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Wayfinding: A burgeoning art form


In the 1960s, urban planning experts like Jane Jacobs and Kevin Lynch began to notice that cities with better signage were wealthier, safer, and less polluted. Was it possible, they wondered, that cities whose residents have better mental maps of their surroundings live happier and more productive lives? Kevin Lynch, a professor at MIT, studied environmental psychology for years, formulating a set of mental markers that people use to navigate their way around difficult terrain: markers like paths, edges, nodes, landmarks, and districts. He called the art of urban navigation "wayfinding."

But a building doesn't have to be the Louvre or the Pentagon to be tough to navigate, and people in enclosed settings make use of wayfinding, too. Buildings like malls, hospitals, offices and parking garages can present unsuspecting visitors with time-consuming challenges – especially in an emergency.

Kevin Lynch and his successors have identified a few key principles for helping people find their way around confusing buildings.
  • Signage does its best work at decision points where visitors have to choose one of two or more directions.
  • Arrows and other directional signs are helpful, but too much information can dull their impact. Only include as much information as visitors might need.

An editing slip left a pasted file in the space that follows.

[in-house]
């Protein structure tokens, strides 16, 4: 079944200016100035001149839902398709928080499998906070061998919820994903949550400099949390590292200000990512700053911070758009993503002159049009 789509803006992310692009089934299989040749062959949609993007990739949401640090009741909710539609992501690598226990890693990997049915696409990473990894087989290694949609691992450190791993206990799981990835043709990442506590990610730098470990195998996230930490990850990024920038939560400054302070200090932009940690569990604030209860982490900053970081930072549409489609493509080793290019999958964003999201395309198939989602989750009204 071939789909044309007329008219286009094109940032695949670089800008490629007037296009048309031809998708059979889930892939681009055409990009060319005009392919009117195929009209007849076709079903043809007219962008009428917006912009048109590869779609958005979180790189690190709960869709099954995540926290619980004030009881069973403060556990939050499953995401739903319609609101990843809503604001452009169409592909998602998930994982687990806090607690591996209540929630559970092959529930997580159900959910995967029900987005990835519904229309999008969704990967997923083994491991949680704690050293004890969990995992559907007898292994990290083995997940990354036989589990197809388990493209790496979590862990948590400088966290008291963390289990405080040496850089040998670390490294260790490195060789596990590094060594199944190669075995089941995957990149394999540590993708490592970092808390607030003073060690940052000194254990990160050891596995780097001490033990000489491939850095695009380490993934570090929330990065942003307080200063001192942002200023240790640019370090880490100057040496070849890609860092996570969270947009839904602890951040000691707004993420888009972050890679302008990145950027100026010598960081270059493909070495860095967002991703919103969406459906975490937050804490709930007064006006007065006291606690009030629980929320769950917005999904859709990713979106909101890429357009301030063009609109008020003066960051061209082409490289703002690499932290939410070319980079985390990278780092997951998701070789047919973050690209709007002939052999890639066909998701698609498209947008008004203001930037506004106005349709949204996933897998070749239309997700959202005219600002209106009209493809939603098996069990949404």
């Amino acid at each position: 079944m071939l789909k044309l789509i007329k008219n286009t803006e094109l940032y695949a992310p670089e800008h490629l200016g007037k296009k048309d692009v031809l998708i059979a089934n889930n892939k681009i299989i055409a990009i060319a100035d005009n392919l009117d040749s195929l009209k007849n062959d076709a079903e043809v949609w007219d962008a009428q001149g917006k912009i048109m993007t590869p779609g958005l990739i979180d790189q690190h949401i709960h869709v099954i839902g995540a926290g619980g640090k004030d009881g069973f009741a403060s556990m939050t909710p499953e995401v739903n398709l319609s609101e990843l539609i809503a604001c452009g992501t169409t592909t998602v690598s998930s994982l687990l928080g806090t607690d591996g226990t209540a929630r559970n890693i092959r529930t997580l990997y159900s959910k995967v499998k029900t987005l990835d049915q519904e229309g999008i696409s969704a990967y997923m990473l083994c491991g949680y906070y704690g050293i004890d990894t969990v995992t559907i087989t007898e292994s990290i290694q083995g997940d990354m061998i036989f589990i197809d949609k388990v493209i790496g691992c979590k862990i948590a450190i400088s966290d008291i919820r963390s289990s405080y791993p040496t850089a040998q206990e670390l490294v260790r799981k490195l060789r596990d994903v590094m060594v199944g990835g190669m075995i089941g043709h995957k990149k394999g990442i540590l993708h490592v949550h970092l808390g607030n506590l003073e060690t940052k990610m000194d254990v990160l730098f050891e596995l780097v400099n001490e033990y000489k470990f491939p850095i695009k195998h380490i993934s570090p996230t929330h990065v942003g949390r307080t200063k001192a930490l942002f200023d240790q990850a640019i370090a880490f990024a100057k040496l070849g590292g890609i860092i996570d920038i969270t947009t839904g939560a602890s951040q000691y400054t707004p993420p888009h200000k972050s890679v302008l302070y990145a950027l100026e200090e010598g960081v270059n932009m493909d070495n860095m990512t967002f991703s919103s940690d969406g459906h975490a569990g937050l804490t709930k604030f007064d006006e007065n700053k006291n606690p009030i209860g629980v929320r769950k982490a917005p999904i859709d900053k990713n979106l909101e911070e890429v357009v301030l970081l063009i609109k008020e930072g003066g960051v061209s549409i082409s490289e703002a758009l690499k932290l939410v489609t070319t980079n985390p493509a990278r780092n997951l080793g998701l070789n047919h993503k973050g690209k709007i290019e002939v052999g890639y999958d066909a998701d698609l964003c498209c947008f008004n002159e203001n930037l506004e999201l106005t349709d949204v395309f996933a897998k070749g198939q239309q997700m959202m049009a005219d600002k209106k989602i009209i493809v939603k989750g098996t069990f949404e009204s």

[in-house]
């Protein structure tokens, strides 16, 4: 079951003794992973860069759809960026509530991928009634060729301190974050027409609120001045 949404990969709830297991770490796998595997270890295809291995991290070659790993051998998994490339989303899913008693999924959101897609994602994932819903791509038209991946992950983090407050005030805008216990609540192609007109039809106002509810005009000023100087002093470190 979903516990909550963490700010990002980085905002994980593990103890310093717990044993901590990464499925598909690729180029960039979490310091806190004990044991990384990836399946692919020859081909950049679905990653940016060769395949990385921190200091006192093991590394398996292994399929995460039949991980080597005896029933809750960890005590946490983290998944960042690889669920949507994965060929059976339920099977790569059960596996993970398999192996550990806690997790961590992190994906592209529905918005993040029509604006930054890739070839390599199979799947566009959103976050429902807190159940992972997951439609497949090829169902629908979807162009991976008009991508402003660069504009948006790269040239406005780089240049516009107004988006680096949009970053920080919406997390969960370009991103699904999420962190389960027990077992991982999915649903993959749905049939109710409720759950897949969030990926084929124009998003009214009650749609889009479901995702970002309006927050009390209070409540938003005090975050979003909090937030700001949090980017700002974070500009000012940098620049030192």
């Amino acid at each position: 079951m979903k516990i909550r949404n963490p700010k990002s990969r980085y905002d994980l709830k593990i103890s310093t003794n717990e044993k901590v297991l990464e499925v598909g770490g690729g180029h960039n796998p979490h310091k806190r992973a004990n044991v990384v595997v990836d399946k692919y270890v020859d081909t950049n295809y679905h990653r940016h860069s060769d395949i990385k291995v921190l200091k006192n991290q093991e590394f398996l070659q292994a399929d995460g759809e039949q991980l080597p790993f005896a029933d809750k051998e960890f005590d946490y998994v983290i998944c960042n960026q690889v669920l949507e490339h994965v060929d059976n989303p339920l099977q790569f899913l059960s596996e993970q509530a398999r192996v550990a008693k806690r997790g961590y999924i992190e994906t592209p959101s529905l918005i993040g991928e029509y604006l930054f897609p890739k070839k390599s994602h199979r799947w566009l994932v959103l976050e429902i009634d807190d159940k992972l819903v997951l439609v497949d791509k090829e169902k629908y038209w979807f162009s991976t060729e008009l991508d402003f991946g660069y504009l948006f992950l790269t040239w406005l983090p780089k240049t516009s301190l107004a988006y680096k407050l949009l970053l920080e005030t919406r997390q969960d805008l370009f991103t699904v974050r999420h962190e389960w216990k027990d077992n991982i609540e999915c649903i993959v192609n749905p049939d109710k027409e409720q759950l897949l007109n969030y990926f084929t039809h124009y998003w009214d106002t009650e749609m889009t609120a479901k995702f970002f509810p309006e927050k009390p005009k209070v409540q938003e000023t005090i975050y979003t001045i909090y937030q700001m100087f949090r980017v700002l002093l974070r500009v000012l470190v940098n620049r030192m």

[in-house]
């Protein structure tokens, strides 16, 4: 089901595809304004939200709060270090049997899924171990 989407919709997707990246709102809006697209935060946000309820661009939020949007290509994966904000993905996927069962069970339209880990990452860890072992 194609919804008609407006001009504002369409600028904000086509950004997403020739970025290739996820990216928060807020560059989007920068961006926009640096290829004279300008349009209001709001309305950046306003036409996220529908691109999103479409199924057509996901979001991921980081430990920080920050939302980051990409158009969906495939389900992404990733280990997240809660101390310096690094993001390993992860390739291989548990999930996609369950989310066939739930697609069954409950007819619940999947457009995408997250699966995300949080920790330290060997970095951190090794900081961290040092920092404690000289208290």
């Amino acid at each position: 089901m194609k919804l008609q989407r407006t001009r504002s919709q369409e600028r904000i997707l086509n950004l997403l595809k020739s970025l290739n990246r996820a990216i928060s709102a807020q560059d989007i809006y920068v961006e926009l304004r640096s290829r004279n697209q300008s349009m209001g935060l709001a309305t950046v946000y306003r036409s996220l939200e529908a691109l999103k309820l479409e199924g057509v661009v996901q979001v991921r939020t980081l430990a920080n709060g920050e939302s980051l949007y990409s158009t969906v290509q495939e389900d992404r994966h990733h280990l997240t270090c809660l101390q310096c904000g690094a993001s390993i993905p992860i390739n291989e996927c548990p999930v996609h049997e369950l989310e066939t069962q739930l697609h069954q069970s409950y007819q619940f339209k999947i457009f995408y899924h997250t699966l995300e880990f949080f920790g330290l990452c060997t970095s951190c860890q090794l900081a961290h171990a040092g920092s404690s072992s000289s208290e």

• Humans are hardwired to identify and remember general characteristics of their surroundings, so using different visual identities (like paint color) can make a building more navigable.
  • Give visitors a "wienie" to walk toward. (In wayfinding parlance adapted from Walt Disney, a "wienie" is a goal, stand-out visual feature or landmark that encourages passersby in a particular direction.) In the case of directional signs, an arrow with a label is more meaningful if passersby can see the labeled goal the arrow points toward.
At the same time as visual cues like color or distinctive objects (like an unusual plant) can help with navigation, a distinctive entrance sign can create a visual identity too, as well as filtering traffic down to only people who are supposed to be there (think "EMPLOYEES ONLY").
Shelter Area Emergency Sign
17 miles of hallway, 3,705,793 square feet of office space, 284 bathrooms, 131 stairways… but the number of exit signs is classified

Exit Signs
Signs that separate pedestrians into groups help to reduce crowding and confusion.